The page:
Root systems in almond trees may seem like a basic part of the business for growers with years of experience, but Astrid Volder, a UC Davis professor and root physiologist, had some in-depth information when she spoke with growers in Modesto.
For starters: While almond tree root systems can extend twice the height of the tree, most of those systems spread horizontally and are not very deep.
“The root system extends way beyond the crown of the tree,” Volders aid. “So in your orchard, those whole areas are basically covered in shallow root systems.”
She compared fine roots to leaves: Volder said those roots are constantly taking nutrients up, replenishing the tree’s supplies.
One mistake she sees visiting orchards is over-tight staking.
“If you are staking your tree very tight and you’re not allowing that tree to move, you’re not allowing those roots to grow (as much as they could),” Volder told growers.
If a tree can move some, it grows more lateral roots and grows them deeper.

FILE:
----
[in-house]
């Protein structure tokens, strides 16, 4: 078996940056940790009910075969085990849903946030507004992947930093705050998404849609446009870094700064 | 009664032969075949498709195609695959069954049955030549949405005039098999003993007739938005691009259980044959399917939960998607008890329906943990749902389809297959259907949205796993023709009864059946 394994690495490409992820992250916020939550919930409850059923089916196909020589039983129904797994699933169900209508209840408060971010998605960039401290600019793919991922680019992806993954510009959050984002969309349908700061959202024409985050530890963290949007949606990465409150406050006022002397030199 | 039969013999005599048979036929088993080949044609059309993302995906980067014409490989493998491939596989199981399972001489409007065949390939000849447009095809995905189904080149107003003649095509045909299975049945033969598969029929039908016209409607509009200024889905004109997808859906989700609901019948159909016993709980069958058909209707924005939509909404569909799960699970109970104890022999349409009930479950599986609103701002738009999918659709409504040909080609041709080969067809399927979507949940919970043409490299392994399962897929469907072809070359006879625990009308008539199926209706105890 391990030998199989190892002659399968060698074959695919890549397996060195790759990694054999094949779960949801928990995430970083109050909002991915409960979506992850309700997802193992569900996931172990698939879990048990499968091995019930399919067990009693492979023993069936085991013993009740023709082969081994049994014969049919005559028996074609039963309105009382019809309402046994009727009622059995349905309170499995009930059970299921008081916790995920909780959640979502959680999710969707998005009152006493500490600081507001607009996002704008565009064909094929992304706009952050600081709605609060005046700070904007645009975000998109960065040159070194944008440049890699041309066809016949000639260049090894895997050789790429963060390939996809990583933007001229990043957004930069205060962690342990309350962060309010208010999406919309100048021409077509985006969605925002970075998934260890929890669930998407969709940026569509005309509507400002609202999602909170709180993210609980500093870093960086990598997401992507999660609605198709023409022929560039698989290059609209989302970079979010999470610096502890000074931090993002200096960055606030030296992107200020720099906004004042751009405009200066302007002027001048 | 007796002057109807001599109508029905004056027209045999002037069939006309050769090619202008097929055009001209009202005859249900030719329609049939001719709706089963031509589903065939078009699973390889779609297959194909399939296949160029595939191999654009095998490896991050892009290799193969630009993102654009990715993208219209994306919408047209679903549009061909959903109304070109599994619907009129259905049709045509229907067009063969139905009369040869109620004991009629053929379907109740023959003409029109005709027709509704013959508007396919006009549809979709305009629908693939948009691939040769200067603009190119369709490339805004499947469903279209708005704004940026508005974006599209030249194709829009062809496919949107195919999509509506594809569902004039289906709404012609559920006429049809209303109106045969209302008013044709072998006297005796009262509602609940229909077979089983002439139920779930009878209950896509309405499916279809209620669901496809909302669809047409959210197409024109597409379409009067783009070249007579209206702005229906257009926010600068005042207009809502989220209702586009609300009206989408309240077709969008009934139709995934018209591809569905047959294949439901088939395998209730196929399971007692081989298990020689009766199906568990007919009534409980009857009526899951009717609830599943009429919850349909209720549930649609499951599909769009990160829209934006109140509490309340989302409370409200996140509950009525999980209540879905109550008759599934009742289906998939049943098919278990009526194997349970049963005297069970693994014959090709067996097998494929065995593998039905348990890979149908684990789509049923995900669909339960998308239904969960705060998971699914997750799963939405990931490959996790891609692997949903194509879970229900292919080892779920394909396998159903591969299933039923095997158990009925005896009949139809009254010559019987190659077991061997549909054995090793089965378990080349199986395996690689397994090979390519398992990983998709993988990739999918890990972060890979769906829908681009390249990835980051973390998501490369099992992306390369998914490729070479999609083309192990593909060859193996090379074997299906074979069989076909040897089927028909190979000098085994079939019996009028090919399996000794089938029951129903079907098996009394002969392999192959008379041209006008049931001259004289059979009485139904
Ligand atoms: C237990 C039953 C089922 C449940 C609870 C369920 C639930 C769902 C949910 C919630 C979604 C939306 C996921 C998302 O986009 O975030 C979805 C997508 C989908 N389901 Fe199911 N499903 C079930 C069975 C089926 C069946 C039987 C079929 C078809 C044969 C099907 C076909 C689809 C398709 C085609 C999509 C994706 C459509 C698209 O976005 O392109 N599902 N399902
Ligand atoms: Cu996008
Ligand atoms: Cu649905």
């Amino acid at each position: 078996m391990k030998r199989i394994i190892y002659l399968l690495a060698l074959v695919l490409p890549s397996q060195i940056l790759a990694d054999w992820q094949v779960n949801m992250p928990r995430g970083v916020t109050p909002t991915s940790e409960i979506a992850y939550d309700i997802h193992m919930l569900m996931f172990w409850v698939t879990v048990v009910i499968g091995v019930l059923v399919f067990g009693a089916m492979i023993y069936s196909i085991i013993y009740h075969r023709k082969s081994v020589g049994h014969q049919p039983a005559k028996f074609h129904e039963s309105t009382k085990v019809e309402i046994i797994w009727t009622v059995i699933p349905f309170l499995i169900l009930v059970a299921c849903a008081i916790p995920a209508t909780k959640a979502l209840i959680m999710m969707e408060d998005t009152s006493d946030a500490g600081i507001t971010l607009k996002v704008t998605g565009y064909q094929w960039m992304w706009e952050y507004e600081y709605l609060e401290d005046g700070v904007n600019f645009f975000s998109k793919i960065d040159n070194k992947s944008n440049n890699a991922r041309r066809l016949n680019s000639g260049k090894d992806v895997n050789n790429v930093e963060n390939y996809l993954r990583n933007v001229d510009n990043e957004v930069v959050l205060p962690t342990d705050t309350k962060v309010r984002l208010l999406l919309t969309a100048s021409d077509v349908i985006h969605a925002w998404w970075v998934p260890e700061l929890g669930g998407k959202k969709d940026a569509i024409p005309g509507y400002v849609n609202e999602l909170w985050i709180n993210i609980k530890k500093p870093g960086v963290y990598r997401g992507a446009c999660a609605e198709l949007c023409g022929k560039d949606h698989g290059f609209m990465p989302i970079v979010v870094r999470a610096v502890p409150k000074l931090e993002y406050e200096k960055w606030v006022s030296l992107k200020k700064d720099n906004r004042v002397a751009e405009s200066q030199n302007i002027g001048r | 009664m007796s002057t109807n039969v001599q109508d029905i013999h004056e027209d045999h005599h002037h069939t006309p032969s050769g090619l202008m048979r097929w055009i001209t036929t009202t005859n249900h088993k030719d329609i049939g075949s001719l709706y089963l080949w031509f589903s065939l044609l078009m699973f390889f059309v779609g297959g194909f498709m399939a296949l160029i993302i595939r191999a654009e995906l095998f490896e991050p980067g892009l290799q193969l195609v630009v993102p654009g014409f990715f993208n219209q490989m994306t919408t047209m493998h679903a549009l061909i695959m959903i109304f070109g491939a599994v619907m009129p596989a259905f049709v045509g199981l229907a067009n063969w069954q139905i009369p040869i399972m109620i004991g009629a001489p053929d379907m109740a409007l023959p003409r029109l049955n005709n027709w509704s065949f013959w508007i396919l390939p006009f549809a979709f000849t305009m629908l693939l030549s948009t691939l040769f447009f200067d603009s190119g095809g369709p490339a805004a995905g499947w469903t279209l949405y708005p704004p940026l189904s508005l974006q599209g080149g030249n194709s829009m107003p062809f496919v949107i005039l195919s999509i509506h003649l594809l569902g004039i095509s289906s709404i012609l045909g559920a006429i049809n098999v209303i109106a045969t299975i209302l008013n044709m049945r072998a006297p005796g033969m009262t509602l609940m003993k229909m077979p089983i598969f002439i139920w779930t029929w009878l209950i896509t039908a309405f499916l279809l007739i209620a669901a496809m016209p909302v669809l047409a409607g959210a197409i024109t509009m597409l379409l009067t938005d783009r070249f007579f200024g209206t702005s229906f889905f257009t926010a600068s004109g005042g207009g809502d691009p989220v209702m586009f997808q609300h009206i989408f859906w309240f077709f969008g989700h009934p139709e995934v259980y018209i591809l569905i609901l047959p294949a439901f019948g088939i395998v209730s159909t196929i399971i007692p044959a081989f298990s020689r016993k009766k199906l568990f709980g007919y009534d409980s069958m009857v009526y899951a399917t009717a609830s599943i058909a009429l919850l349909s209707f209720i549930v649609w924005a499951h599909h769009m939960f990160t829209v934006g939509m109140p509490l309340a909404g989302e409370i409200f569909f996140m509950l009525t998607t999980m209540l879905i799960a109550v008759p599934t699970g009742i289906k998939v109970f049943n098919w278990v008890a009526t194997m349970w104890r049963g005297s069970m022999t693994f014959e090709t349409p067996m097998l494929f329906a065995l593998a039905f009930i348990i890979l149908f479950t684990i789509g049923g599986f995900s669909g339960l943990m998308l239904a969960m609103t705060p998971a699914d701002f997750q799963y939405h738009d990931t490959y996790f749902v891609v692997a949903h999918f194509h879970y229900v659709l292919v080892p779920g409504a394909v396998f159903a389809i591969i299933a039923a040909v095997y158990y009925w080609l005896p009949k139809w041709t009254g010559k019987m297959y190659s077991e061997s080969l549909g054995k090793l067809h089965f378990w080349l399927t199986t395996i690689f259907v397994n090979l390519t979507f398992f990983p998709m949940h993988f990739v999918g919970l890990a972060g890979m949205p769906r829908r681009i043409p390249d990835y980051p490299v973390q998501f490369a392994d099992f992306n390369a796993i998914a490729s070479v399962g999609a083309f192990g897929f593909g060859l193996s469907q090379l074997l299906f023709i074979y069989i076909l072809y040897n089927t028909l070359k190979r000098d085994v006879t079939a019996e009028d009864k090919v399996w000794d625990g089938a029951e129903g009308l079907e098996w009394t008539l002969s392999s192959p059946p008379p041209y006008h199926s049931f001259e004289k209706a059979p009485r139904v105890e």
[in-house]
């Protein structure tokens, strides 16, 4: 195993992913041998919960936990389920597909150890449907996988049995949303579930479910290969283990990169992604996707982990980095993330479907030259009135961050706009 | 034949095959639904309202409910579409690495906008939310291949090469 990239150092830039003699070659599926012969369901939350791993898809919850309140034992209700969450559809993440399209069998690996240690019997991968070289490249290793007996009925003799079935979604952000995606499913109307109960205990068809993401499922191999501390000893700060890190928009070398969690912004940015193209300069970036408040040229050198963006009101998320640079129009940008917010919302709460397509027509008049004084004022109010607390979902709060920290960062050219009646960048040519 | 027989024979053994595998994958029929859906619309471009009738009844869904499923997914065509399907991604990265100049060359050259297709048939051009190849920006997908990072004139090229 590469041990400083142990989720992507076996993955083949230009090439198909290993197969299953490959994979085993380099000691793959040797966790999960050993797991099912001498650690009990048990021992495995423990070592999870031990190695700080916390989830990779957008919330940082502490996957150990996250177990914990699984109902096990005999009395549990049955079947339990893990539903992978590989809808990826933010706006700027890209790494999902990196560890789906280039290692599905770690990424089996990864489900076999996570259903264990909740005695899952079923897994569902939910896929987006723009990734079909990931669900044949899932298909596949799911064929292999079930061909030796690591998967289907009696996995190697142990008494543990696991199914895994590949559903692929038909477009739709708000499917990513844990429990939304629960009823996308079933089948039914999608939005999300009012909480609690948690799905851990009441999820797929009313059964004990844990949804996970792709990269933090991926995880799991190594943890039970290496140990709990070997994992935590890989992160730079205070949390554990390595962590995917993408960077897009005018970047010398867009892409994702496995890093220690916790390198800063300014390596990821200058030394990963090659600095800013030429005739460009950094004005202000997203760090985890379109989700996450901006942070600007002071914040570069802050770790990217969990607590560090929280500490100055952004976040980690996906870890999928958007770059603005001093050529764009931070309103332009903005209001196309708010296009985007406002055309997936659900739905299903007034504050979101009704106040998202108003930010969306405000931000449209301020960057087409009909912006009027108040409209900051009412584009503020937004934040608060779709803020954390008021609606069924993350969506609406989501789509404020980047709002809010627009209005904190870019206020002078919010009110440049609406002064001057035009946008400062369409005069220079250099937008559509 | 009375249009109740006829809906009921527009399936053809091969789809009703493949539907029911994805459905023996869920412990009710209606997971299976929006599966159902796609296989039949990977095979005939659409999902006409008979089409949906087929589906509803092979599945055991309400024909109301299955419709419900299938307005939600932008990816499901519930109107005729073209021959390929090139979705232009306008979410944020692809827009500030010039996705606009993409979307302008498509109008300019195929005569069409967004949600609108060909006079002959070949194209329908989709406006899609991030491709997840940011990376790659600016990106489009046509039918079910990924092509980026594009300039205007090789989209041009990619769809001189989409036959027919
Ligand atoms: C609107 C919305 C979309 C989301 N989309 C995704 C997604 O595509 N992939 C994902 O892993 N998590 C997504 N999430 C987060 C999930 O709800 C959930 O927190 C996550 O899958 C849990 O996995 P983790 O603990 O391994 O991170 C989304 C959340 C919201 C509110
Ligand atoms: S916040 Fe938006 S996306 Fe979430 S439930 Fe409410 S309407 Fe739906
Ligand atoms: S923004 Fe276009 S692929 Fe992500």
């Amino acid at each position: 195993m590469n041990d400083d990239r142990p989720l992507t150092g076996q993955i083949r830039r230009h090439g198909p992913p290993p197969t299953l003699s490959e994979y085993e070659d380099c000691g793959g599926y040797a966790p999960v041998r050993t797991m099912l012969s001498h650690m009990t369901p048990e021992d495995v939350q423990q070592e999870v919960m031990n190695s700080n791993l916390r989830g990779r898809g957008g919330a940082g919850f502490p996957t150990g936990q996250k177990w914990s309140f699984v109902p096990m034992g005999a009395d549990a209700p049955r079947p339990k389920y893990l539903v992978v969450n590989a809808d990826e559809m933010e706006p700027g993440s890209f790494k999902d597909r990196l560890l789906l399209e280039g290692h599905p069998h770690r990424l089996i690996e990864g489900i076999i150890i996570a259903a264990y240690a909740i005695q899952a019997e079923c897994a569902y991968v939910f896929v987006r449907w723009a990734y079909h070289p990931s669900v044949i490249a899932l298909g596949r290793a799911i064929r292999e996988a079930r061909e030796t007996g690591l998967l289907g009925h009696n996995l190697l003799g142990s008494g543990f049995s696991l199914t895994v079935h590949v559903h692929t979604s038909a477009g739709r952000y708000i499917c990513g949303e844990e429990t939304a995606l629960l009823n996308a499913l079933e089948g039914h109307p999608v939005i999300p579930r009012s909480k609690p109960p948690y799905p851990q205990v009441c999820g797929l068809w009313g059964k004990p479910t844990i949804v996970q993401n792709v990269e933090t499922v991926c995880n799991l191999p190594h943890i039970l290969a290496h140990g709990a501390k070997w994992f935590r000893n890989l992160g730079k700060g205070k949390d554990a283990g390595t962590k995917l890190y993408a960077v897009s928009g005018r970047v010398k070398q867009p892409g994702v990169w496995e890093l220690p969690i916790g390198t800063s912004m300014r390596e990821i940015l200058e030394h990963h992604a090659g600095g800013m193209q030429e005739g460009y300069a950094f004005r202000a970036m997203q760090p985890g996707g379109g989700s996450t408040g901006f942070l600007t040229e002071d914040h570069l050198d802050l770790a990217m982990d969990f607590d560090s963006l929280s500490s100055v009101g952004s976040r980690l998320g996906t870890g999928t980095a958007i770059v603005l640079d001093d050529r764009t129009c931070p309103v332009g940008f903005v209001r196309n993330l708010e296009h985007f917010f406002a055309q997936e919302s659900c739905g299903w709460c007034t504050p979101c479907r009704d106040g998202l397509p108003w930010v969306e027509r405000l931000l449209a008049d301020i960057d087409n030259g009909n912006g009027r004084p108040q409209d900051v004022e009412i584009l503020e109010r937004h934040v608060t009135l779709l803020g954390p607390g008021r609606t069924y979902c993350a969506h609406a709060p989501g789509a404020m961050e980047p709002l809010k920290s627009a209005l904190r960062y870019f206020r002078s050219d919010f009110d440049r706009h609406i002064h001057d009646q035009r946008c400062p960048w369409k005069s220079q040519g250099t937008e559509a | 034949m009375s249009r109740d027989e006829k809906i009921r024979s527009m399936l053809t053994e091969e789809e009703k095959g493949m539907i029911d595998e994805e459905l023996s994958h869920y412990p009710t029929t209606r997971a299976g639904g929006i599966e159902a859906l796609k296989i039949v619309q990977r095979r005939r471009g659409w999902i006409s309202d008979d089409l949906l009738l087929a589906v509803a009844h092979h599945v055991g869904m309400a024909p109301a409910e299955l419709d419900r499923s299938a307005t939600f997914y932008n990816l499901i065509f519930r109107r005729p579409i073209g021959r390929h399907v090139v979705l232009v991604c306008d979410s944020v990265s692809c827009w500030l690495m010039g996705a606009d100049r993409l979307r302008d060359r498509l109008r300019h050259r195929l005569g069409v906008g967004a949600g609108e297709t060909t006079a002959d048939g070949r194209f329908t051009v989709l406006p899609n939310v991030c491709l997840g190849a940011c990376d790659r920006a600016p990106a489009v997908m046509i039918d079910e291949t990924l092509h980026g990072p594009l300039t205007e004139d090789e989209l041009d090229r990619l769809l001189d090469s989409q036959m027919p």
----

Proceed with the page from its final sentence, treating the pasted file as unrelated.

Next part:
Another important fact: For almond tree roots, the median lifespan is 3 or 4 months.
“They turn over rather quickly,” Volder said. “They’re being produced throughout the growing season.”
She said new root production mainly occurs between late March and August and September.
“You want to fertilize when you are having a high amount of root production,” Volder told growers.
Volder warned against overwatering.
“When you water a lot, you’re pushing all the oxygen out of the soil, and roots are not getting enough oxygen,” she said. “If you want high rates of root growth, you have to have oxygen in the soil.”
One thing Volder told growers to watch out for when planting new orchards is root quality in trees purchased from nurseries.
In some cases, trees may have circling root systems that can choke the tree once it’s in the ground. That problem doesn’t self-correct after the tree is in the ground, she said.
“If you have problems at the center of the tree, it’s very very difficult to correct,” Volder said.
Growers should cut root circling patterns out of the root ball, but if it’s close to the main stem and many trees bought from the nursery show the pattern, it should be returned and exchanged, she said.
A final tip for new orchards?
Growers shouldn’t spread field soil on top of a new tree’s root ball--that top layer can absorb water and redirect it around the root ball.